When many churches say, “We’re like a family here,” that means they’re small, they’re insulated, and they plan to stay that way. But a healthy family doesn’t put up walls to keep newcomers out. A healthy family welcomes new members. In fact, that’s when families throw their biggest parties, at weddings and baby showers, birthdays, anniversaries and other events! Well, healthy church families do the same. They don’t keep others out, instead, they throw open their doors to welcome everyone in.
So friends, let’s continue to work together as we give thanks for our warm Oldtown Welcome!
Number 3: This one is hard sometimes. Healthy families don’t let dysfunctional members call the shots.
In every family, there are members we love even though they’re not easy to live with. In unhealthy families, those members seem to control everything, casting a cloud over every family event. A healthy family draws boundaries that allow us to love and welcome the dysfunctional members without allowing them to cause hurt and abuse.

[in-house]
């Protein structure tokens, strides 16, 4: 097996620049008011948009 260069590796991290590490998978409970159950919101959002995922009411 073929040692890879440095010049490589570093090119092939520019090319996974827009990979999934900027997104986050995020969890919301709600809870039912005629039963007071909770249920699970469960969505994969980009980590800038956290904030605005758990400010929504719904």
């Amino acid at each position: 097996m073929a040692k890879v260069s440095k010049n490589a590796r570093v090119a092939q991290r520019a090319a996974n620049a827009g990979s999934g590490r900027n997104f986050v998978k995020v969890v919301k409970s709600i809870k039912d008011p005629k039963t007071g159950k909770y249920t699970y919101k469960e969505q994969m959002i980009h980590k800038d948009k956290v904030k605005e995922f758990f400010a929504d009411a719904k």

In a healthy church family, dysfunctional members are loved and appreciated, but micromanagers need to understand that some people work differently. Gossip is not tolerated, and bullies don’t win. It’s important for boundaries to be set, and here in Oldtown, though all people are welcome, poor behavior and hurtful words and actions are not.
So, friends, let’s always pray for God’s guidance and strength, giving thanks for our church family and our building which we strive to keep as a safe place for all.
Number 4: Healthy families use discipline sparingly and constructively.
When I first read this one, because of my personal discomfort with conflict, I thought, “Nope, this one doesn’t fit for Oldtown.” But the more I prayed about it, the more I realized that maybe that is part of our problem. Sometimes, healthy families need to use discipline; bad behavior needs to be addressed. But a healthy family uses negative discipline only after all positive options have been depleted.
That’s why here in Oldtown, we lead with love and grace, not law and punishment.
We teach by example, but sometimes we need to give a little more direction. Not
out of a sense of judgment or because we are disappointed or mad, but because
we love one another and we want everyone to be the best that they can be.
So let us give thanks that Jesus taught us the importance of grace and unconditional love.
And Number 5: Healthy families come together when they face challenges.
Nothing will expose the health or weaknesses of a family or a church like facing adversity. No matter how much they may disagree with each other, when a healthy family faces a common struggle, they stick together and support one another. The same is true in the church.